Friday Smorgasbord | Chris Kresser
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Friday Smorgasbord

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You’ve probably noticed that I haven’t been able to write as much lately for the blog. I’ve been incredibly busy with my private practice, launching the Paleo Detox program, preparing and delivering talks locally, developing new content like ongoing class series and an eBook, and of course continuing my research on various topics.

I’ve got one more article to write for the series on diabesity. I’ll discuss what I believe to be the most effective form of exercise for restoring glucose tolerance and insulin sensitivity. I hope to get to that this weekend.

After that, I’ll be sending out a survey to get your input on the next series, as well as several other topics related to the blog and various projects I’ve got in the works.

I hope to get back to a more regular writing schedule at some point, but with everything going on it may take a while. In the meantime, I may try out some new formats, like posting a brief summary of articles from around the web that I’ve found interesting during the week.

Here are a few from this week.

Why Is My Cholesterol So High On This Diet?

In this article, Chris Masterjohn explains why some people see their cholesterol go up (often temporarily) when they switch to a nutrient-dense, whole-foods based diet. His theory, which is plausible from a physiological standpoint, is that the temporary cholesterol elevation is occurs because these folks are curing themselves of fatty liver disease.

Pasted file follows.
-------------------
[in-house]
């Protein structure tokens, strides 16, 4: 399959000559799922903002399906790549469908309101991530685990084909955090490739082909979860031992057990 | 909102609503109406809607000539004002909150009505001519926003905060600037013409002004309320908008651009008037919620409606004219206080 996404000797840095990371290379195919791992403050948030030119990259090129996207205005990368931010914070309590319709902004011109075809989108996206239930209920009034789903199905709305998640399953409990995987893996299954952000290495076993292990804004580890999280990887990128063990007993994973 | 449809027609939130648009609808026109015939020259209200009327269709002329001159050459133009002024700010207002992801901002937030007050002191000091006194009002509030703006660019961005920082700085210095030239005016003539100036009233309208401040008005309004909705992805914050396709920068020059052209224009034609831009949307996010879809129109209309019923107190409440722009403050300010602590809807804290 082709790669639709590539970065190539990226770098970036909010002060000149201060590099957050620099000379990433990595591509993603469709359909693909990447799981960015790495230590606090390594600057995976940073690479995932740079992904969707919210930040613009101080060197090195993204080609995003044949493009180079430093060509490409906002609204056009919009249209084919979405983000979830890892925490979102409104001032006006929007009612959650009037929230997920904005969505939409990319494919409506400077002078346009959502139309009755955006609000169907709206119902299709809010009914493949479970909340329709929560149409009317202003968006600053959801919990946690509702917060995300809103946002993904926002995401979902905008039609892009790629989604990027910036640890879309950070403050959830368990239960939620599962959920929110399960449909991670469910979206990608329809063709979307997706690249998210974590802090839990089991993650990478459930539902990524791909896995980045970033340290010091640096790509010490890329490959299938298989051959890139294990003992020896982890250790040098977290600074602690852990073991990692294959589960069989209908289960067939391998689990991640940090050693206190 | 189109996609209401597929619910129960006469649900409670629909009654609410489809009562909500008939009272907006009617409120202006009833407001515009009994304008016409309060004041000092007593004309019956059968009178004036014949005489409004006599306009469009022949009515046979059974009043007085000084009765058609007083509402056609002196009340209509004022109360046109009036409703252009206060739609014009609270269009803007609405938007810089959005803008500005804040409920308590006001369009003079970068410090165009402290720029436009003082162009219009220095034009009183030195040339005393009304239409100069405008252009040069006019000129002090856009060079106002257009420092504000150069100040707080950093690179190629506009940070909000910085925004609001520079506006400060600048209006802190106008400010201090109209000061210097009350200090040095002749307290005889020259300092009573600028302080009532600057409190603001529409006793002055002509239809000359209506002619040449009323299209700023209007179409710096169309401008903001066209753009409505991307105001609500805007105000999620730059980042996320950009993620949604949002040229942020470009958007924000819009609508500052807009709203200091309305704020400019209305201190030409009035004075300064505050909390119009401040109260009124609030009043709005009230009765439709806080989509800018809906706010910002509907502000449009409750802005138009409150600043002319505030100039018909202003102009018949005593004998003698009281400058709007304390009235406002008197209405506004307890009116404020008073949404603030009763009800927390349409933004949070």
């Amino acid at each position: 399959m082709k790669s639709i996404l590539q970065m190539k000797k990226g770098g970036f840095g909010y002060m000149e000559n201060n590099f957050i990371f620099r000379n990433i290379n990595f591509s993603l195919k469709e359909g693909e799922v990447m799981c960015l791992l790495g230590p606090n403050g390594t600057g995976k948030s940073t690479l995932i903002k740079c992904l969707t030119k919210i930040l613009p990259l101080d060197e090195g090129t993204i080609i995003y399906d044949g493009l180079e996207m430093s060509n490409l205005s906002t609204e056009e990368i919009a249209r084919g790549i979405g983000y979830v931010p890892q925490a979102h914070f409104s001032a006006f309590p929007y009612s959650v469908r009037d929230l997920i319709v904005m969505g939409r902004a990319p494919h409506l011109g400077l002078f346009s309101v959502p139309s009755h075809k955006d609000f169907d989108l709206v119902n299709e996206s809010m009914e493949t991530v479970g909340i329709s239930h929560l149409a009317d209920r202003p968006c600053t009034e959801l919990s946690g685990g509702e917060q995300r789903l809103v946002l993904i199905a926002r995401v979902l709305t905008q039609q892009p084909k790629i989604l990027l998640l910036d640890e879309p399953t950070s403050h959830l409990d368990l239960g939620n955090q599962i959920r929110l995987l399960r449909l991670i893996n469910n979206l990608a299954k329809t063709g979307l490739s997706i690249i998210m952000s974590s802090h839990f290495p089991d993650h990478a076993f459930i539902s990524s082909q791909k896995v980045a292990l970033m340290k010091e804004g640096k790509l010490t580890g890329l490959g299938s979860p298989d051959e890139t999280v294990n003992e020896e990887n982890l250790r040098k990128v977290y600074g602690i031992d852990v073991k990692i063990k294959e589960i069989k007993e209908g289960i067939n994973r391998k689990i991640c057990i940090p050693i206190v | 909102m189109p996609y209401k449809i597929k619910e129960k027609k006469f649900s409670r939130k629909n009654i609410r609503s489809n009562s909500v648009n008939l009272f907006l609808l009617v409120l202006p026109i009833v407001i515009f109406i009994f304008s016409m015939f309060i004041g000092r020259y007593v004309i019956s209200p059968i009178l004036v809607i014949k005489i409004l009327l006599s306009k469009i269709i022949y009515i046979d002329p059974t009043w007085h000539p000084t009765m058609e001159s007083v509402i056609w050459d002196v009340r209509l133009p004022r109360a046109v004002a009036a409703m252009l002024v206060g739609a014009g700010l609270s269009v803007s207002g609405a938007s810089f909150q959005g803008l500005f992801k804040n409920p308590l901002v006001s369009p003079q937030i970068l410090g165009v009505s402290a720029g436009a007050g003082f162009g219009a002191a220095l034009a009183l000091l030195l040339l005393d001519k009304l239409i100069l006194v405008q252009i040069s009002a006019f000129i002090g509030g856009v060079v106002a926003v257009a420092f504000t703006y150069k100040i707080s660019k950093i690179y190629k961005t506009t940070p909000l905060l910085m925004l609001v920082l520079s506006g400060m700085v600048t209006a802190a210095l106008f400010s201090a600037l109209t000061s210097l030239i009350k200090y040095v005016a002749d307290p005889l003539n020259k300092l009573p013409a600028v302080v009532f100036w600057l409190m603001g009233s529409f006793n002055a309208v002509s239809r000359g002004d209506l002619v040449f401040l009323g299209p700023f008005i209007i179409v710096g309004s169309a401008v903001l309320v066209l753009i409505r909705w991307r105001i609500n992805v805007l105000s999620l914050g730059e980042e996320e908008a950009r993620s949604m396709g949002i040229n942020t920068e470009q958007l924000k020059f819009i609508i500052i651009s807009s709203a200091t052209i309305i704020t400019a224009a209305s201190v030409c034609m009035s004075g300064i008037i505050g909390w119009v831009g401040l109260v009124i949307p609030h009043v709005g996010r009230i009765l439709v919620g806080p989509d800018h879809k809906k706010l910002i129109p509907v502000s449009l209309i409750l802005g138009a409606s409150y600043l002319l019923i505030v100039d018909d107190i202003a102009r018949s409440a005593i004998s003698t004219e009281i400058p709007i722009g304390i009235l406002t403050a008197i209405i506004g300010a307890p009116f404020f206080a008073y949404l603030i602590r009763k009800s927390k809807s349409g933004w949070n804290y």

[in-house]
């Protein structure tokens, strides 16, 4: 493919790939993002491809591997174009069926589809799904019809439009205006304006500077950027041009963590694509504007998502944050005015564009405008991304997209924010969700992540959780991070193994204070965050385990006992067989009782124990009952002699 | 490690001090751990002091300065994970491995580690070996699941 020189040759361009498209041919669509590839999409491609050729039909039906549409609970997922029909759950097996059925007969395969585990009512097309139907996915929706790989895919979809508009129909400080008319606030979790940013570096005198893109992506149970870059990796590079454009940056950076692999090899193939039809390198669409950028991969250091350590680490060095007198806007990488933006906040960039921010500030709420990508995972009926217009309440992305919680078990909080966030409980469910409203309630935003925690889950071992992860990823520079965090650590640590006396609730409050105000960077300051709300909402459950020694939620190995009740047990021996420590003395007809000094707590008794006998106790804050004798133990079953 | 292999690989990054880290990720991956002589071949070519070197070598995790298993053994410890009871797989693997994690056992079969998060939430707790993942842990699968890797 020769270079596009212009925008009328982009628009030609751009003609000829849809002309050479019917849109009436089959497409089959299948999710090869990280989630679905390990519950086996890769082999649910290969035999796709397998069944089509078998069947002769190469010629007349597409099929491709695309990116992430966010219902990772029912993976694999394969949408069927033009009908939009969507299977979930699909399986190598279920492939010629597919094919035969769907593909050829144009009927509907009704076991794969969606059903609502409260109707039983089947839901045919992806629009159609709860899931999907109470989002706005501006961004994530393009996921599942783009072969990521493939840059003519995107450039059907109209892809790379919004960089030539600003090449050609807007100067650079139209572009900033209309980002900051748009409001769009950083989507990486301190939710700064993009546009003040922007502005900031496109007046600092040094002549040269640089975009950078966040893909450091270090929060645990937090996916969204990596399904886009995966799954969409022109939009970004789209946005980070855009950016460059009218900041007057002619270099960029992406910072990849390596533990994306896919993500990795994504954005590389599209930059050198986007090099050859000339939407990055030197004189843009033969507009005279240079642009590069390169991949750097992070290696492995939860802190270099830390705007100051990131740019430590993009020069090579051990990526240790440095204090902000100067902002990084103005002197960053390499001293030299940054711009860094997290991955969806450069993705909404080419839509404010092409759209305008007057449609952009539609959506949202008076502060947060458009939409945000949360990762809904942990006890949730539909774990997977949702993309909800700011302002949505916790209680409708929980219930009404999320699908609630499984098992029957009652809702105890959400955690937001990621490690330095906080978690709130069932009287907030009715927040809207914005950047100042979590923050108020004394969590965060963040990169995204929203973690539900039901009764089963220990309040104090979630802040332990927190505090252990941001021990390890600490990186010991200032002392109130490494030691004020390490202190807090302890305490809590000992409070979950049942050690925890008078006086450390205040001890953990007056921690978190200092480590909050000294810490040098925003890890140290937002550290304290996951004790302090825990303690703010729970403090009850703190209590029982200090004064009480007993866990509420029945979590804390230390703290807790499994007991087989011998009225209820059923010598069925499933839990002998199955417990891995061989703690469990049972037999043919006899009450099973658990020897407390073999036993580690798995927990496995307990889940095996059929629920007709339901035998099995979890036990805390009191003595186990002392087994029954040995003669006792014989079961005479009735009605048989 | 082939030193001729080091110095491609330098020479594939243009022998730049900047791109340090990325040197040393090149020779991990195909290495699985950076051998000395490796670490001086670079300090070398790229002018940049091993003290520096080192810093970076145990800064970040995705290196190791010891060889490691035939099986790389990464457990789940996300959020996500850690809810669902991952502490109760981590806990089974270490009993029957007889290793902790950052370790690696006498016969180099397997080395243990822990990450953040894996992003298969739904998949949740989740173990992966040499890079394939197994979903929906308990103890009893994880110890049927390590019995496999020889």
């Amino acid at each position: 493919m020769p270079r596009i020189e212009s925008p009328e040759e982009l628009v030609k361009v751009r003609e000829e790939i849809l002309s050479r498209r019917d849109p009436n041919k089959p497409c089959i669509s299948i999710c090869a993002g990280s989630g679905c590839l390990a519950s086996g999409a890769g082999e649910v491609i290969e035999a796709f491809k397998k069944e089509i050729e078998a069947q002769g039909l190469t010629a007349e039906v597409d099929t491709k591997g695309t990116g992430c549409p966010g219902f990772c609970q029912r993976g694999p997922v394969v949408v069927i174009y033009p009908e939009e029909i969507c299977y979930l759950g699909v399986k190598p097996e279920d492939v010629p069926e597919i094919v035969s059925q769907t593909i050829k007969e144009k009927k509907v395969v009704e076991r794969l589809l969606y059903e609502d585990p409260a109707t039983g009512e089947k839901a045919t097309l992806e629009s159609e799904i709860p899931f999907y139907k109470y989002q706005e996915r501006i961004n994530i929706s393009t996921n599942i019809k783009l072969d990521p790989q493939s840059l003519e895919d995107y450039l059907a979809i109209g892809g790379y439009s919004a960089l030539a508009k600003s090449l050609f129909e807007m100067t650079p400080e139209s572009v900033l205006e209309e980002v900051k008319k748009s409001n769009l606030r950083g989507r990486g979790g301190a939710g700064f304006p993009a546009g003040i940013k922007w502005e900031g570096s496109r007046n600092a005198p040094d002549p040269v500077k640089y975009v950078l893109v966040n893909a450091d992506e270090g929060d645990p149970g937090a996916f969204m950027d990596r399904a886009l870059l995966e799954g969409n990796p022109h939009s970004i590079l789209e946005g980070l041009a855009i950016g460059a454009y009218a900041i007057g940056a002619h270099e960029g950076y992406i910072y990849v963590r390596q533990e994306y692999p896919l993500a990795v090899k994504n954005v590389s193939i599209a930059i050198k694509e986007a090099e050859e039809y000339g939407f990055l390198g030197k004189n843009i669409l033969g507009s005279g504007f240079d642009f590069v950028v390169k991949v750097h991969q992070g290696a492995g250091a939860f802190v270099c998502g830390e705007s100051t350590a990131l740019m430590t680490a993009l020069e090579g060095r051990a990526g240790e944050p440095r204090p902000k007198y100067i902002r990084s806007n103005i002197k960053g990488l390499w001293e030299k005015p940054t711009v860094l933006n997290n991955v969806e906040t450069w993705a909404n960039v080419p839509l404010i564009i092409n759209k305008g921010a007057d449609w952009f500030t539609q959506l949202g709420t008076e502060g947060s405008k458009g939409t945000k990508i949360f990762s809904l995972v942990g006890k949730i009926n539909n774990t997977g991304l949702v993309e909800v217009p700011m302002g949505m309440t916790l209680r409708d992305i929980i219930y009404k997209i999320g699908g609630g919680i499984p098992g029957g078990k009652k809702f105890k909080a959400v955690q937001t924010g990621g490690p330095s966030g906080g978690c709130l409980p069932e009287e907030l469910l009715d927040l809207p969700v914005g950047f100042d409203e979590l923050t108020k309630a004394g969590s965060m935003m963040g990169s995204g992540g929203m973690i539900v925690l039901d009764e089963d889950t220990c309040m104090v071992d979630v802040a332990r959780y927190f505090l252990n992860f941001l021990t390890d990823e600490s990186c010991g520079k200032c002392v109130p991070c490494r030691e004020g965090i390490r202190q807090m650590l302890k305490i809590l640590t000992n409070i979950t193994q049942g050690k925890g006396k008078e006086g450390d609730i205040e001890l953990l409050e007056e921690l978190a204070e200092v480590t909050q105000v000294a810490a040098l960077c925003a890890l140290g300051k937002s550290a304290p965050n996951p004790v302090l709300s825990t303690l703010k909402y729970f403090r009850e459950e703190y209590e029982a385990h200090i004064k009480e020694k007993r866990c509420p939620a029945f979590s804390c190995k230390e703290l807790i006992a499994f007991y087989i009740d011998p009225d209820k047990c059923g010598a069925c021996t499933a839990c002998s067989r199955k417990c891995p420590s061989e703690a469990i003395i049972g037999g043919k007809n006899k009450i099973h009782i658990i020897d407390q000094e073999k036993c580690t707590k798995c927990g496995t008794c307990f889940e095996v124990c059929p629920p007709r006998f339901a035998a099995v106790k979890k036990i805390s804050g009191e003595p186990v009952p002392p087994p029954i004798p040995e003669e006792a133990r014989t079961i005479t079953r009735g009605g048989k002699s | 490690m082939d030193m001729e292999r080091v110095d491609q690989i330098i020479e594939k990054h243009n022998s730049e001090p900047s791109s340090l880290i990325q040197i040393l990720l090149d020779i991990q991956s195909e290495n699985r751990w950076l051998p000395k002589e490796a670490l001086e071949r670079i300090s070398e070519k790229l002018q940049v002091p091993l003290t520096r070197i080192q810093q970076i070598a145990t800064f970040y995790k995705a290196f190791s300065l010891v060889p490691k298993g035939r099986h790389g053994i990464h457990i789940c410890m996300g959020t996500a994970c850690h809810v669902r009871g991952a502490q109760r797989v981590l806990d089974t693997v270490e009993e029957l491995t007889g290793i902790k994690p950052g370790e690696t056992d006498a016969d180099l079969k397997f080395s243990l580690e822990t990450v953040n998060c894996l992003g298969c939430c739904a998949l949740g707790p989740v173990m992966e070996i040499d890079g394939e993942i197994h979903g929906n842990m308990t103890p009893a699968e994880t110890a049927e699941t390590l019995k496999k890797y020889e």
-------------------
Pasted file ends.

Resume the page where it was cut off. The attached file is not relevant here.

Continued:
In any event, we know that total and LDL cholesterol are weakly correlated with heart disease, so I’m never concerned when I see people’s cholesterol go up on a paleo or nutrient-dense diet. It’s expected. Especially when their HDL goes up and their triglycerides go down, which is the typical response.

Huge Metastudy: “Non Diabetic” Blood Sugars Cause “Diabetic” Retionopathy

Throughout my series on diabesity, I’ve presented evidence that blood sugar levels considered to be “normal” by mainstream standards are anything but, and that they can lead to complications like retinopathy and peripheral neuropathy.

Jenny Ruhl blogged today about a recently published meta-analysis that confirms this once again. In the study, blood sugar levels of 117 mg/dL or above, and an A1c of 6.3 or above (both below current limits) significantly increased the risk of retinopathy. But, as Jenny points out, the safe limits are lower still, because retinopathy is one of the last complications of diabetes to appear. Heart disease risk increases as post-meal blood sugars rise above 155 mg/dL, and increases in a straight line with A1c above 4.7, becoming quite significant as it rises above 6.

Grasse Based Health: Food For Thought

In this video, Peter Ballerstedt argues that animal protein and animal fat are not only superior to grains for human health, but also more sustainable from an agricultural and ecological perspective.

The presentation is quite dry, but the information is solid and it’s definitely worth watching.

    • Chuck: yes, I read that article and I tend to agree that choline is essential. As always, I recommend getting nutrients from food when possible. Liver and egg yolks are the best choices.

  1. Rob:

    Watch these two videos. The dietary approach is the same, regardless of whether you’re after prevention or reversal. Heart disease isn’t caused by cholesterol. It’s caused by oxidative damage and inflammation. If statins have any significant benefit at all it’s because they reduce inflammation, not because they lower cholesterol. But of course it’s far better to simply remove inflammatory foods from the diet than to take a drug with serious and harmful side effect.